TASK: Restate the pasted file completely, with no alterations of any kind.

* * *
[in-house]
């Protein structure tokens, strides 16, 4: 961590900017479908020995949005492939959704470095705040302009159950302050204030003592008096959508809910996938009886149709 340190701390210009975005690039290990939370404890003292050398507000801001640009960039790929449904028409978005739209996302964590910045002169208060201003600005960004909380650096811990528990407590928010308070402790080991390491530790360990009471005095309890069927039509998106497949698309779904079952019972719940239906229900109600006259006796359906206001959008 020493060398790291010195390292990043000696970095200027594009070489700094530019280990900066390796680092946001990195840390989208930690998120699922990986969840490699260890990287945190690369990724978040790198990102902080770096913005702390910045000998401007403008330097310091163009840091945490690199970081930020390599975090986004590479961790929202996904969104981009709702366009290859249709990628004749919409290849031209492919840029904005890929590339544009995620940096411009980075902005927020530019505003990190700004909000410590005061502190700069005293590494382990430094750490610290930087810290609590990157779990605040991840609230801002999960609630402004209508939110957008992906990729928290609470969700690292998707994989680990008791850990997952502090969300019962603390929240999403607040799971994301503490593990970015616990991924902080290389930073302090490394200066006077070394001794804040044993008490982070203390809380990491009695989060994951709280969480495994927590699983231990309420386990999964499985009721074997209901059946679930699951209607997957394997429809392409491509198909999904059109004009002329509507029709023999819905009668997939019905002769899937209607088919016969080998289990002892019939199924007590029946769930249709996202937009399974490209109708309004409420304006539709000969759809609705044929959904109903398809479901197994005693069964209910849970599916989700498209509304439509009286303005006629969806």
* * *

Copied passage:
[in-house]
């Protein structure tokens, strides 16, 4: 961590900017479908020995949005492939959704470095705040302009159950302050204030003592008096959508809910996938009886149709 340190701390210009975005690039290990939370404890003292050398507000801001640009960039790929449904028409978005739209996302964590910045002169208060201003600005960004909380650096811990528990407590928010308070402790080991390491530790360990009471005095309890069927039509998106497949698309779904079952019972719940239906229900109600006259006796359906206001959008 020493060398790291010195390292990043000696970095200027594009070489700094530019280990900066390796680092946001990195840390989208930690998120699922990986969840490699260890990287945190690369990724978040790198990102902080770096913005702390910045000998401007403008330097310091163009840091945490690199970081930020390599975090986004590479961790929202996904969104981009709702366009290859249709990628004749919409290849031209492919840029904005890929590339544009995620940096411009980075902005927020530019505003990190700004909000410590005061502190700069005293590494382990430094750490610290930087810290609590990157779990605040991840609230801002999960609630402004209508939110957008992906990729928290609470969700690292998707994989680990008791850990997952502090969300019962603390929240999403607040799971994301503490593990970015616990991924902080290389930073302090490394200066006077070394001794804040044993008490982070203390809380990491009695989060994951709280969480495994927590699983231990309420386990999964499985009721074997209901059946679930699951209607997957394997429809392409491509198909999904059109004009002329509507029709023999819905009668997939019905002769899937209607088919016969080998289990002892019939199924007590029946769930249709996202937009399974490209109708309004409420304006539709000969759809609705044929959904109903398809479901197994005693069964209910849970599916989700498209509304439509009286303005006629969806």